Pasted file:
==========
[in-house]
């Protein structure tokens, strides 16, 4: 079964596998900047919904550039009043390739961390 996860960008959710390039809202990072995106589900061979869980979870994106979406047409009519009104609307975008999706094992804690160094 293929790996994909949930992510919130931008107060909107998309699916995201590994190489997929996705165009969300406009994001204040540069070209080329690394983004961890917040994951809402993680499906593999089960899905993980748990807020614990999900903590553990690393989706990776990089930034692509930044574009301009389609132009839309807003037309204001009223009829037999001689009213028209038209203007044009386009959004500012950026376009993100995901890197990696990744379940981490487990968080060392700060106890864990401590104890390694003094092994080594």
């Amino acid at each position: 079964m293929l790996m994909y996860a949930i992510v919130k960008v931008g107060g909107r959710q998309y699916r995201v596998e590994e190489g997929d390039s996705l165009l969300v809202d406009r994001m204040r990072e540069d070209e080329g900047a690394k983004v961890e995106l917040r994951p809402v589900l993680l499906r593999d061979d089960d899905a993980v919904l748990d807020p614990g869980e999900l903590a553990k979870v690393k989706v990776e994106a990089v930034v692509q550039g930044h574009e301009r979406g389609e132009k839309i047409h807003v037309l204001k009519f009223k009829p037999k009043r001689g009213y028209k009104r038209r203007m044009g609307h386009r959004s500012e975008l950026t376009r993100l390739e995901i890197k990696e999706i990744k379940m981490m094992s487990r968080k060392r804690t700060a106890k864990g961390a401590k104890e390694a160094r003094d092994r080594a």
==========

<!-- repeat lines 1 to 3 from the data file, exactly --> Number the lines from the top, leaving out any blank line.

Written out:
[in-house]
């Protein structure tokens, strides 16, 4: 079964596998900047919904550039009043390739961390 996860960008959710390039809202990072995106589900061979869980979870994106979406047409009519009104609307975008999706094992804690160094 293929790996994909949930992510919130931008107060909107998309699916995201590994190489997929996705165009969300406009994001204040540069070209080329690394983004961890917040994951809402993680499906593999089960899905993980748990807020614990999900903590553990690393989706990776990089930034692509930044574009301009389609132009839309807003037309204001009223009829037999001689009213028209038209203007044009386009959004500012950026376009993100995901890197990696990744379940981490487990968080060392700060106890864990401590104890390694003094092994080594």
């Amino acid at each position: 079964m293929l790996m994909y996860a949930i992510v919130k960008v931008g107060g909107r959710q998309y699916r995201v596998e590994e190489g997929d390039s996705l165009l969300v809202d406009r994001m204040r990072e540069d070209e080329g900047a690394k983004v961890e995106l917040r994951p809402v589900l993680l499906r593999d061979d089960d899905a993980v919904l748990d807020p614990g869980e999900l903590a553990k979870v690393k989706v990776e994106a990089v930034v692509q550039g930044h574009e301009r979406g389609e132009k839309i047409h807003v037309l204001k009519f009223k009829p037999k009043r001689g009213y028209k009104r038209r203007m044009g609307h386009r959004s500012e975008l950026t376009r993100l390739e995901i890197k990696e999706i990744k379940m981490m094992s487990r968080k060392r804690t700060a106890k864990g961390a401590k104890e390694a160094r003094d092994r080594a």